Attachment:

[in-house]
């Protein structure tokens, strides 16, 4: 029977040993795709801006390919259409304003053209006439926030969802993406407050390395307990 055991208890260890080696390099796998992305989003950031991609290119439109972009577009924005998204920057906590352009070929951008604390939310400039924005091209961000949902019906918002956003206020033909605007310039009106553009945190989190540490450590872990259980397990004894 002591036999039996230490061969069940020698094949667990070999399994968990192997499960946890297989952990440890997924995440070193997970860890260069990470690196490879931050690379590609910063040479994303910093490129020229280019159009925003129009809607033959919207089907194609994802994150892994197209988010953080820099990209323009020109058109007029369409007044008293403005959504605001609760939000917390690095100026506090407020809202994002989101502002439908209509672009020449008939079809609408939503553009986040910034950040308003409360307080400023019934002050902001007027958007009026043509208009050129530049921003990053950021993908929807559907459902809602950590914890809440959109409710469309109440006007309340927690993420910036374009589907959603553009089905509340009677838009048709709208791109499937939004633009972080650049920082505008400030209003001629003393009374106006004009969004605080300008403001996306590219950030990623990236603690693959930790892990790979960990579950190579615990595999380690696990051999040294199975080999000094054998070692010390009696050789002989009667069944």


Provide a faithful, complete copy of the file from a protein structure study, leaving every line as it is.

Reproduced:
[in-house]
């Protein structure tokens, strides 16, 4: 029977040993795709801006390919259409304003053209006439926030969802993406407050390395307990 055991208890260890080696390099796998992305989003950031991609290119439109972009577009924005998204920057906590352009070929951008604390939310400039924005091209961000949902019906918002956003206020033909605007310039009106553009945190989190540490450590872990259980397990004894 002591036999039996230490061969069940020698094949667990070999399994968990192997499960946890297989952990440890997924995440070193997970860890260069990470690196490879931050690379590609910063040479994303910093490129020229280019159009925003129009809607033959919207089907194609994802994150892994197209988010953080820099990209323009020109058109007029369409007044008293403005959504605001609760939000917390690095100026506090407020809202994002989101502002439908209509672009020449008939079809609408939503553009986040910034950040308003409360307080400023019934002050902001007027958007009026043509208009050129530049921003990053950021993908929807559907459902809602950590914890809440959109409710469309109440006007309340927690993420910036374009589907959603553009089905509340009677838009048709709208791109499937939004633009972080650049920082505008400030209003001629003393009374106006004009969004605080300008403001996306590219950030990623990236603690693959930790892990790979960990579950190579615990595999380690696990051999040294199975080999000094054998070692010390009696050789002989009667069944």